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How to Grip a Split Finger Pitch

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Top View
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Side View
Pitch Location and Movement for Different Grips as viewed by the hitter
Hitter's View
Right Handed Pitcher

  • 6/13/13 - Removed reference to 'changeup' in title, included some forkball differences, and updated splitter pitcher list
  • 8/08/08 - Added Hitter view chart
  • 5/29/08 - Initial post with grip images


This grip is called a splitter or a split finger pitch. (This is not a forkball)

Position the Ball

Two seam fastball direction Turn the ball where the seams run the direction of your fingers and the horseshoes (the "U") are close together.

Position your fingers

Place your first two fingers (index and middle fingers) outside the seams, but not the full width of the ball like a forkball.

Position your thumb

Place your thumb directly under the ball on the smooth part of the baseball (no seam).

Exert Pressure

Squeeze the ball with your thumb pushing against the inside of your index and middle fingers.

Delivery and Release

This pitch is delivered and released just like a 2 seam fastball.

Your hand will pronate (thumb down, inward, clockwise LH, counterclockwise RH) slightly.

This rotation is the same as a four seam fastball, and the opposite rotation of a curveball.

Compared to other grips

This pitch is moves more and is slightly slower than a 2 seam fastball, but is faster and moves less than a changeup.

The ball does not break hard to the side like a cutter or a slider, but instead drops straight down (or barely to the right) like a palm ball.

For a forkball, the fingers are spread the full diameter of the ball, so you can't 'pull down' on the ball, creating backspin like a splitter.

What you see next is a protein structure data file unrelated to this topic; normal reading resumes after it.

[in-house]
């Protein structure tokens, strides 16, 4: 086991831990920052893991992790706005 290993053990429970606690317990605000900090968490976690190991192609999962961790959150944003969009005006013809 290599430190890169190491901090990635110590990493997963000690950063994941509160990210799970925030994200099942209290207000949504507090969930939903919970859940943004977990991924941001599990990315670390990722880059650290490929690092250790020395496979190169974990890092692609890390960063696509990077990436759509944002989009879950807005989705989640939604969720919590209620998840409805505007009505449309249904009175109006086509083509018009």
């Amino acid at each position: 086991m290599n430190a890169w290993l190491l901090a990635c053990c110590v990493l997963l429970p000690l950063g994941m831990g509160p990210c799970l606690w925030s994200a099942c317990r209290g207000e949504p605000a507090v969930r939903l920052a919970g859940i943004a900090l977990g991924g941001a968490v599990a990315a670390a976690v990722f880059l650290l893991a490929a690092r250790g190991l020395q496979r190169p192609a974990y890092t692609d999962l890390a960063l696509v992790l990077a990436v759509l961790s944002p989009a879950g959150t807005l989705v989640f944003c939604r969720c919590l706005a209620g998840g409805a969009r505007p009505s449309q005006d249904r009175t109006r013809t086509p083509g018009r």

What the hitter sees

This ball appears as a two seam fastball, then it drops more than he expects.

The two seams appear to the hitter as two vertical lines.

Alternate grip

Rotate the ball backwards to the typical two seam position, the seams are closest together. Use the same finger and thumb positions.

When to throw

This is a difficult pitch to master and is hard to locate.

It is not generally thrown to land in the strike zone, but will instead drop out of the zone in the last 15 feet in flight.

What it does (movement)

The ball will move down as late as possible move slightly to the right for a right handed pitcher. For a left hand pitcher, it moves down and slightly to the left.

The ball creates a slow easy spin and rotates from bottom-to-top as viewed by the hitter. It should rotate slower than a two seam fastball.

Reaction Time

The hitter has roughly 0.40 to 0.45 seconds to hit this pitch.

Typical Speed

This pitch is slightly slower than a 2 seam fastball (6-7 mph slower in MLB).

10 and under 35-45 mph
11-12 45-55 mph
13-14 50-70 mph
High School 70-80 mph
College/ Pro 75-90 mph
The average speed of all splitters in the majors is 84-85 mph.

The ball will typically slow down 8-10 mph by the time it reaches the front of the plate. (Note that your home radar gun may stop reading well before the ball reaches the plate because the hitter is in the way.)

Great Split Finger Pitchers

Tim Hudson and Carlos Zambrano throw splitters. Hall of Fame closer Bruce Sutter, plus Roger Clemens, John Smoltz, and Curt Schilling threw splitters.